To put this impact into perspective, the tourism industry is now at levels seen 30 years ago, causing a loss of over USD 2 trillion in global GDP and putting 100-120 million direct tourism jobs at risk5.
Pandemic wellness tourism trends
Domestic vs. International
As international travel has significantly slowed and the global tourism industry is left reeling in the wake of the pandemic, a shift towards domestic and regional travel can be clearly seen. Partly due to various travel restrictions, whatever international travel is still available more expensive, less accessible and procedure-heavy. As a consequence, and partly due to a shift in travel preference and demand, travellers are increasingly seeking wellness tourism escapes that are close to home, within their own country or even within their own city.
A focus on the mind
There is no question that the pandemic has increased overall levels of stress and fear, leaving people with greater anxiety and compromised psychological wellbeing. As a result, the demand for mental wellness services is expected to surge in the post-pandemic era, as well as a general desire for people to get out and seek escape from confined spaces and discover new ways to proactively maintain health and wellbeing, instead of simply treating disease and problems when they arise.
Health is wealth
A world driven by capitalist ideals and unrealistic profit-seeking demands is falling out of favour, and the people who were once accepting of almost machine-level demands are now shifting the paradigm and forcing the narrative on building a better work-life balance. With a heightened awareness surrounding the importance of living a healthier life to reduce the risk of illness in people worldwide, wellness is anticipated to enter the zeitgeist in an even more significant way than any pre-pandemic pundit could have predicted.
A defining characteristic of COVID as a disease, is that it can divide, by health and not by wealth, meaning that those ‘richer’ in existing good health are better positioned, in most cases, to be able to overcome the effects of this disease. A drive to improve personal health will be a higher priority for many than perhaps it was before the onset of the crisis.
The democratisation of wellness
Before the coronavirus pandemic, the wellness economy was predicted to grow at a strong pace for the foreseeable future, with wellness tourism seeing a projected annual growth rate between 2017-2022 of 7.5%. Yet despite the positive outlook, some concerns were already being raised that the wellness industry was still focused primarily on wealthy customers while global wealth inequality increased and the world’s poorest – who are most likely to suffer from sickness, depression and premature death – were unable to access the benefits.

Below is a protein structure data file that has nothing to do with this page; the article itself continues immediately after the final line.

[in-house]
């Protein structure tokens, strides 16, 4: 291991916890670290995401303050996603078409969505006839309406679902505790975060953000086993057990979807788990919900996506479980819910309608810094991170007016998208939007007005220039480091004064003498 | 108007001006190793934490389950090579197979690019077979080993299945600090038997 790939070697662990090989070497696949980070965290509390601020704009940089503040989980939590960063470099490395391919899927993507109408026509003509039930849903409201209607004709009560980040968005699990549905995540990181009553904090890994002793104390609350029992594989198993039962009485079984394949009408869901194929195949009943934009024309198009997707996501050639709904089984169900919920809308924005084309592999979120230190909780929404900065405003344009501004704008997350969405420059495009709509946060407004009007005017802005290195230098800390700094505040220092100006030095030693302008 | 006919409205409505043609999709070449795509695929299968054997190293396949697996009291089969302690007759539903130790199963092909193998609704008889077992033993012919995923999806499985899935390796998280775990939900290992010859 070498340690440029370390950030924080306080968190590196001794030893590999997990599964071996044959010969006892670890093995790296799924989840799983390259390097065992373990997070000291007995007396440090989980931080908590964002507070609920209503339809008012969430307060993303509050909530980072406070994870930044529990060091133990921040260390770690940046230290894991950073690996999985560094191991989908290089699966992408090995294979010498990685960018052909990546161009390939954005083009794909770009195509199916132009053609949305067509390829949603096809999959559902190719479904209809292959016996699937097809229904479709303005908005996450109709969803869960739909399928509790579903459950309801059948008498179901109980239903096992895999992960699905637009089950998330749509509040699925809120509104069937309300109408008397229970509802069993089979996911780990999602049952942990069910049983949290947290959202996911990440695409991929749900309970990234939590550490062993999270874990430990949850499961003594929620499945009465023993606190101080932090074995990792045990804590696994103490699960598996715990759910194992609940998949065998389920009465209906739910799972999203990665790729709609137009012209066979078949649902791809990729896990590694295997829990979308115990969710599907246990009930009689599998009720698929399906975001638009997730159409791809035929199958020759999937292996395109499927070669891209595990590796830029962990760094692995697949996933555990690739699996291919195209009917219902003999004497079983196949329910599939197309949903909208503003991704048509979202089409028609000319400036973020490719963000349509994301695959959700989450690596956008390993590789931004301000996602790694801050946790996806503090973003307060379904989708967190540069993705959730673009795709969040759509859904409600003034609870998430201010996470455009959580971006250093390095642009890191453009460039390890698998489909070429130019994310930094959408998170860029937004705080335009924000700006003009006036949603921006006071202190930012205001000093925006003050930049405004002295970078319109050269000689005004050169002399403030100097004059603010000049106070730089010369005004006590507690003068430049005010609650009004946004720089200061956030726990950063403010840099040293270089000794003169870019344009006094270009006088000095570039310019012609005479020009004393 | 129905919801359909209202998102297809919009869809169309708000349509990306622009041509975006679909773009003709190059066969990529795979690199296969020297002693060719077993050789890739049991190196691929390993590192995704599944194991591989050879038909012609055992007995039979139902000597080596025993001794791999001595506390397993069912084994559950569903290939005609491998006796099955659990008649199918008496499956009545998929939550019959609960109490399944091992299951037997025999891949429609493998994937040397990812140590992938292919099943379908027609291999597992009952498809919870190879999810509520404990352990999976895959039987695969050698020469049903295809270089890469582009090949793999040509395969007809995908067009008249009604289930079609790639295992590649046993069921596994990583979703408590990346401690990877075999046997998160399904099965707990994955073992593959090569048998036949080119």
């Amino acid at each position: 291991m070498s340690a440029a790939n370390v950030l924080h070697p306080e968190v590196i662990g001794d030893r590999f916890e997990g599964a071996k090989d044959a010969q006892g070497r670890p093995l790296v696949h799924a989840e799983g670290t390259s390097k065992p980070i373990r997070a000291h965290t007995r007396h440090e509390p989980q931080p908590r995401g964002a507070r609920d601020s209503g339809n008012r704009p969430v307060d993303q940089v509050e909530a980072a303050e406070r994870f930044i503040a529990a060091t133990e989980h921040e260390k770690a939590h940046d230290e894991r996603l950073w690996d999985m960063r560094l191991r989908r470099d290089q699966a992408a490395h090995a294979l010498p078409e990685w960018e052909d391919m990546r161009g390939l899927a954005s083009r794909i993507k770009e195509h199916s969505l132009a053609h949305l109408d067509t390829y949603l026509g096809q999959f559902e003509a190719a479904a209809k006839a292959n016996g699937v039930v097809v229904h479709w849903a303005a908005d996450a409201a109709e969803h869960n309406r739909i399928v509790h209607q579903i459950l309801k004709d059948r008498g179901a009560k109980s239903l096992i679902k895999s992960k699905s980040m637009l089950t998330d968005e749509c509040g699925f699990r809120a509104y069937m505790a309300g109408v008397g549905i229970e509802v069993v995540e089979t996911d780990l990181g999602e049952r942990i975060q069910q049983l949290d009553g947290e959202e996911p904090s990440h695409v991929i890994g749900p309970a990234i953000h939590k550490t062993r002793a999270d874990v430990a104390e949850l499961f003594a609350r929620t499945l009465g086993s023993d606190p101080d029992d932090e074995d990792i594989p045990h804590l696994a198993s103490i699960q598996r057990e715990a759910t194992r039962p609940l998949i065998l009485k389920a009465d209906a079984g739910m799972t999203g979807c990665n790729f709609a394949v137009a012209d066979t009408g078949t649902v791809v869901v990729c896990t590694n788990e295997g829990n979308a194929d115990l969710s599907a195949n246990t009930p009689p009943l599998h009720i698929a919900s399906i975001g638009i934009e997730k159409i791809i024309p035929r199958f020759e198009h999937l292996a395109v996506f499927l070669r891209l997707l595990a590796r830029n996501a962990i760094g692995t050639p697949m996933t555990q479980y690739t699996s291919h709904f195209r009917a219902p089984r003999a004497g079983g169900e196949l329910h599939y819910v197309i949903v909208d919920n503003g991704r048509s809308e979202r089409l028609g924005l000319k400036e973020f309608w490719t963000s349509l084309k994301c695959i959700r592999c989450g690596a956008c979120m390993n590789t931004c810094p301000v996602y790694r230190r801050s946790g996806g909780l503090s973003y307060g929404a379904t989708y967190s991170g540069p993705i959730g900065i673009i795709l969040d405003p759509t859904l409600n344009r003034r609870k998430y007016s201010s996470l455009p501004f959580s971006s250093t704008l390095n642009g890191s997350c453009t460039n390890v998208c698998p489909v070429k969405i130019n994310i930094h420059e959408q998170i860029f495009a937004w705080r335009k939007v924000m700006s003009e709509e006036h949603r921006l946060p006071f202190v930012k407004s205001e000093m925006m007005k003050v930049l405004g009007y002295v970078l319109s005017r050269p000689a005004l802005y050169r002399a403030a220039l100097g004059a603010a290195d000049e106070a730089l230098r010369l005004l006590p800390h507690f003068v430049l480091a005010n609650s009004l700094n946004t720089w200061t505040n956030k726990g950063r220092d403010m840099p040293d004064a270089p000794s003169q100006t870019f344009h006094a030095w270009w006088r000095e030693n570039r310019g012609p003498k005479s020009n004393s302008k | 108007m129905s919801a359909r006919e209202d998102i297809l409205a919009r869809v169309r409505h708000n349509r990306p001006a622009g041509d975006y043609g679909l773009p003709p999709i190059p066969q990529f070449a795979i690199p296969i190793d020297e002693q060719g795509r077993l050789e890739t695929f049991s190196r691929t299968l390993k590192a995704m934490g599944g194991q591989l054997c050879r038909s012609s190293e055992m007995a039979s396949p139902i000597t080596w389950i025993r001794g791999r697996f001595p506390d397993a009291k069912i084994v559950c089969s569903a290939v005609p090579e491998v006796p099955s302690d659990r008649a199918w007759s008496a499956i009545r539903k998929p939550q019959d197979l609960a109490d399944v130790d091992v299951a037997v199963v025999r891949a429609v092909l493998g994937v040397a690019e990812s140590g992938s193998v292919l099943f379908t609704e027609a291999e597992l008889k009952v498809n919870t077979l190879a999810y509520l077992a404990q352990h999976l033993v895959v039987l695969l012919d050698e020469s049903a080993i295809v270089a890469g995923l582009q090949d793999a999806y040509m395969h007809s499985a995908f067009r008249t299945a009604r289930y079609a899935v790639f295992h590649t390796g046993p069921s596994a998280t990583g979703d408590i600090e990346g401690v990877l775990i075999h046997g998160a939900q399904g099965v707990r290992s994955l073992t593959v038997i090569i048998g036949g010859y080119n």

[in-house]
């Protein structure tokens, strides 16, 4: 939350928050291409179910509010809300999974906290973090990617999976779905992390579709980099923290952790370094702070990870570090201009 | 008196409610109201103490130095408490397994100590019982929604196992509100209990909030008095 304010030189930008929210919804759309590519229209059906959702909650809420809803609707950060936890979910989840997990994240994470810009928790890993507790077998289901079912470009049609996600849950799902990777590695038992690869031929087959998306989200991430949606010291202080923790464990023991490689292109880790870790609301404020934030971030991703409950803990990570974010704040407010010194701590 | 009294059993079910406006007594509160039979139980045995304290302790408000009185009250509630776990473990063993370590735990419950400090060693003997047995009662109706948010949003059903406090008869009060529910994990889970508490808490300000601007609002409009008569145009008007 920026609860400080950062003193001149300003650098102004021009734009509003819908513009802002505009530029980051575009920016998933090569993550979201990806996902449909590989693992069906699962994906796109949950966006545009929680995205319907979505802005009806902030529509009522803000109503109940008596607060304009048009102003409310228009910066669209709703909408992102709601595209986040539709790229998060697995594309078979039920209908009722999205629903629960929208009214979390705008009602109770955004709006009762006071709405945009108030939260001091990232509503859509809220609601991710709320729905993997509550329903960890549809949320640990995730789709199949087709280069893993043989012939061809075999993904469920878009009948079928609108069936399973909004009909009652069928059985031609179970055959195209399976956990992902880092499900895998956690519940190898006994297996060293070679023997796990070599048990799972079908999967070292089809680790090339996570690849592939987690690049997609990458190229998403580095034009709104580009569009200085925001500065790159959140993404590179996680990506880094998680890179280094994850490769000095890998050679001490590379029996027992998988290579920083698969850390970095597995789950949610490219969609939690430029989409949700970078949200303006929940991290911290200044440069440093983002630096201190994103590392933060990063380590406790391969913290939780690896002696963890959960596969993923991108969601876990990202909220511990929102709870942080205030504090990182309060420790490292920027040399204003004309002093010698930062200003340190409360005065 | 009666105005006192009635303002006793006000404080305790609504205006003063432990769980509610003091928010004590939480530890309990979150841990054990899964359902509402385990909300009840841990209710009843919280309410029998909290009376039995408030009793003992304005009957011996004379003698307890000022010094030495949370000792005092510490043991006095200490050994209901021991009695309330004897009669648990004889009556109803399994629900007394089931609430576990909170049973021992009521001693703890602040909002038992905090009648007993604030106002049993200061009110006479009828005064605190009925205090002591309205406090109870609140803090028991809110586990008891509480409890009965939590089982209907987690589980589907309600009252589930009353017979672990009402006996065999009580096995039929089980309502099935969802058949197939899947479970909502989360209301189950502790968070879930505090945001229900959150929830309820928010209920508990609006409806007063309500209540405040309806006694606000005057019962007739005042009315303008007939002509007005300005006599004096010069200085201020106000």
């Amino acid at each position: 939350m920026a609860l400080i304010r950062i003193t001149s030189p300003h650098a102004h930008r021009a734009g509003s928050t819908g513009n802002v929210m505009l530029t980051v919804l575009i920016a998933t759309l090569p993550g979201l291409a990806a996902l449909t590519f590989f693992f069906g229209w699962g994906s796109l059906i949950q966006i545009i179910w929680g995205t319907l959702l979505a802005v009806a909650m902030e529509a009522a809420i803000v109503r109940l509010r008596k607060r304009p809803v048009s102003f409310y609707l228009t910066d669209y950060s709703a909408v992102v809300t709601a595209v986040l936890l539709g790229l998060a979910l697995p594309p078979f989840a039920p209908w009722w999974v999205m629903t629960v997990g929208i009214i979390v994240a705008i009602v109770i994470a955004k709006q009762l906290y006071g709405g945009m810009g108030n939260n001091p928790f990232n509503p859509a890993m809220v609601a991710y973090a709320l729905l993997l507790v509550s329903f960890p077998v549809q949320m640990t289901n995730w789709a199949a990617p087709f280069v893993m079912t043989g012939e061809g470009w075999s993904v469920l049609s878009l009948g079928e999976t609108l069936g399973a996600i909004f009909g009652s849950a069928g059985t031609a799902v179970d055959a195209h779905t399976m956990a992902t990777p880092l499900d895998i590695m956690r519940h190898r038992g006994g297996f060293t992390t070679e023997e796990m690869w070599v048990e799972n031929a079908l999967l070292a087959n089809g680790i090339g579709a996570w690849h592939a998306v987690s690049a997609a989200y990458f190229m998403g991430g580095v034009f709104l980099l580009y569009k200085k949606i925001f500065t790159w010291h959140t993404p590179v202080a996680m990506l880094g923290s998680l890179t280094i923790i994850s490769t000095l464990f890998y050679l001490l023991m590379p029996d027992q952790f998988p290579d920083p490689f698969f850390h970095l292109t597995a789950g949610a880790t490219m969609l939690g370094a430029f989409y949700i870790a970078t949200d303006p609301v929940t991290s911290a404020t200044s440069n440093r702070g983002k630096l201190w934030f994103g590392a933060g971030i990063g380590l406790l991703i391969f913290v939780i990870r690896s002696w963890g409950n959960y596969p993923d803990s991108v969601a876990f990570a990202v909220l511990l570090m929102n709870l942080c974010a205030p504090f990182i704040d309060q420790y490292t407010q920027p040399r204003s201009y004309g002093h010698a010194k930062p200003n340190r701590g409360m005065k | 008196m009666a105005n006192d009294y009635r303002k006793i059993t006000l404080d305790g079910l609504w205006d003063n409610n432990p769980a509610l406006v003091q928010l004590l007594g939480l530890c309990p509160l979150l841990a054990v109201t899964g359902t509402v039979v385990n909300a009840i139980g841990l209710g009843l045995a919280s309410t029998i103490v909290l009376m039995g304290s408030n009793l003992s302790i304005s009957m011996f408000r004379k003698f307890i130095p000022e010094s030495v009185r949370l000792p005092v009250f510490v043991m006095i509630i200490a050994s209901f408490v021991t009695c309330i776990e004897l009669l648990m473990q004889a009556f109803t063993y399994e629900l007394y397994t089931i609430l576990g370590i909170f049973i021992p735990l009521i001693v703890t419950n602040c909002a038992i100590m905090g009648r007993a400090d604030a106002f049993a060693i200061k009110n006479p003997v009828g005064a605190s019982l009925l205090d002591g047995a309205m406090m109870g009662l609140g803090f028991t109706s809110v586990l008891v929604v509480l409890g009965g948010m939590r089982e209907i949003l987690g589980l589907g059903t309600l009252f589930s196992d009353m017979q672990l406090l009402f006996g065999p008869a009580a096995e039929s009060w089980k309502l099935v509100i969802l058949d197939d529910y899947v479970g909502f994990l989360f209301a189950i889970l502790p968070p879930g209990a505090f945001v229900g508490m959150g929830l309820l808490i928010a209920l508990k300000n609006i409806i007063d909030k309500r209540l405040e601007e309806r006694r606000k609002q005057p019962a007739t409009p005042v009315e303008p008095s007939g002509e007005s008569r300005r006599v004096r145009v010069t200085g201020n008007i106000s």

For many, the importance of balancing health with financial subsistence will become an increasingly mainstream topic of discussion, leading to new expectations and lifestyle changes that will likely have a dramatic effect on daily life in the near future. The wellness tourism industry, as well as other key areas of the wider wellness industry must acknowledge this new narrative and address a growing number of guests with more moderate budgets.
This may lead to a diversification within the wellness industry and a natural shift towards greater democratization, manifesting itself in more provision of, and increased accessibility to, mid-range wellness offerings. No longer is wellness a luxury experience only for those who can afford to be pampered – wellness is now increasingly diverse, opening the doors to a range of guests who are specifically looking to travel to improve health, focusing strongly on personal wellbeing and stress-free living.
A rise in primary wellness travelers
The growth of global wellness tourism in 2021 will still be largely driven by secondary wellness travelers who seek to maintain their health and wellbeing while enjoying the experiences and offerings of any type of regular trip or destination getaway. In 2018, secondary wellness travelers accounted for 89% of all wellness trips worldwide, growing by 10% annually between 2015 and 20176.